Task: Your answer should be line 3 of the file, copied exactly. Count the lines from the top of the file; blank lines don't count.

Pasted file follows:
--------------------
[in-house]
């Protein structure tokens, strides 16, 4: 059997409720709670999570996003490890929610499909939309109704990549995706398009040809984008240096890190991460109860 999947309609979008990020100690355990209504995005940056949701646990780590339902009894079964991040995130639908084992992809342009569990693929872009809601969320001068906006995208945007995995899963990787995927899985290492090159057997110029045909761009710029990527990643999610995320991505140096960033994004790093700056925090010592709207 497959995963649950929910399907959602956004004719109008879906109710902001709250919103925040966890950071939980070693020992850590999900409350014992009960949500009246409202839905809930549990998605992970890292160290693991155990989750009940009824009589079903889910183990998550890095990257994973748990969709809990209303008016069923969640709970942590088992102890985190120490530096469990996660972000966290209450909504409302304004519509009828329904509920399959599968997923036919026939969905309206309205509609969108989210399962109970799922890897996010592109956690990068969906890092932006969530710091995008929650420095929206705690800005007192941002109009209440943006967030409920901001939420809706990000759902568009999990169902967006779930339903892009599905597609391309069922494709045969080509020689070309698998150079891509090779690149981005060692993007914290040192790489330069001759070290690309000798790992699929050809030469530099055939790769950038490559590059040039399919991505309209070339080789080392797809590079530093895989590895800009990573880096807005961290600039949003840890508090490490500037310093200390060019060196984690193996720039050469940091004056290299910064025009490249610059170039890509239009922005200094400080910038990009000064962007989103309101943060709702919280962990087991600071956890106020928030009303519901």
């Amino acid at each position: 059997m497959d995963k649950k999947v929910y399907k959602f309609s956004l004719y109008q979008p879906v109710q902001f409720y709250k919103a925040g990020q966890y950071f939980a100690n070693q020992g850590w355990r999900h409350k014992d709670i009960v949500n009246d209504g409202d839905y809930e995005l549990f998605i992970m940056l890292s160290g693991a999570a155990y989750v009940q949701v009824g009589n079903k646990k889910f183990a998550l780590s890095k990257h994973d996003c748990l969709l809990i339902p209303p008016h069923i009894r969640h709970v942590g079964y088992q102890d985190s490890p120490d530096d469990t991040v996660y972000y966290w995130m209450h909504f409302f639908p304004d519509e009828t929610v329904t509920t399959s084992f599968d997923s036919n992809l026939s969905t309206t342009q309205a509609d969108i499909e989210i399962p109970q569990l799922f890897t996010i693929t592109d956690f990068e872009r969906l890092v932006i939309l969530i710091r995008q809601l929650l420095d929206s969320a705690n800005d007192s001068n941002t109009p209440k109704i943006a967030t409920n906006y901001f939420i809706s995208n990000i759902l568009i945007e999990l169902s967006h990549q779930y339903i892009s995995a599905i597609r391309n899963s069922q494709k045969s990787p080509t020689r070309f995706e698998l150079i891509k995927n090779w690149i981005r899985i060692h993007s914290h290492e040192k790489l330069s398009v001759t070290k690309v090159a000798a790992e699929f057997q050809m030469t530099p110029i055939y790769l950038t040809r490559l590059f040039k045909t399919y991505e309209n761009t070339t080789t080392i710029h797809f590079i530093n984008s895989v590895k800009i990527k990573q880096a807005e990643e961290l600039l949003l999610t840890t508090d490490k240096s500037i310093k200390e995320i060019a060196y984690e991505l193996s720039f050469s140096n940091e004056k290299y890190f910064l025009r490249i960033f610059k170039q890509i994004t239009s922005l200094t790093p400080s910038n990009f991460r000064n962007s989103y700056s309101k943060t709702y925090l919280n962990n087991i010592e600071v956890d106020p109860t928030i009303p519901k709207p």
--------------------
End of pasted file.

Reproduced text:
């Amino acid at each position: 059997m497959d995963k649950k999947v929910y399907k959602f309609s956004l004719y109008q979008p879906v109710q902001f409720y709250k919103a925040g990020q966890y950071f939980a100690n070693q020992g850590w355990r999900h409350k014992d709670i009960v949500n009246d209504g409202d839905y809930e995005l549990f998605i992970m940056l890292s160290g693991a999570a155990y989750v009940q949701v009824g009589n079903k646990k889910f183990a998550l780590s890095k990257h994973d996003c748990l969709l809990i339902p209303p008016h069923i009894r969640h709970v942590g079964y088992q102890d985190s490890p120490d530096d469990t991040v996660y972000y966290w995130m209450h909504f409302f639908p304004d519509e009828t929610v329904t509920t399959s084992f599968d997923s036919n992809l026939s969905t309206t342009q309205a509609d969108i499909e989210i399962p109970q569990l799922f890897t996010i693929t592109d956690f990068e872009r969906l890092v932006i939309l969530i710091r995008q809601l929650l420095d929206s969320a705690n800005d007192s001068n941002t109009p209440k109704i943006a967030t409920n906006y901001f939420i809706s995208n990000i759902l568009i945007e999990l169902s967006h990549q779930y339903i892009s995995a599905i597609r391309n899963s069922q494709k045969s990787p080509t020689r070309f995706e698998l150079i891509k995927n090779w690149i981005r899985i060692h993007s914290h290492e040192k790489l330069s398009v001759t070290k690309v090159a000798a790992e699929f057997q050809m030469t530099p110029i055939y790769l950038t040809r490559l590059f040039k045909t399919y991505e309209n761009t070339t080789t080392i710029h797809f590079i530093n984008s895989v590895k800009i990527k990573q880096a807005e990643e961290l600039l949003l999610t840890t508090d490490k240096s500037i310093k200390e995320i060019a060196y984690e991505l193996s720039f050469s140096n940091e004056k290299y890190f910064l025009r490249i960033f610059k170039q890509i994004t239009s922005l200094t790093p400080s910038n990009f991460r000064n962007s989103y700056s309101k943060t709702y925090l919280n962990n087991i010592e600071v956890d106020p109860t928030i009303p519901k709207p």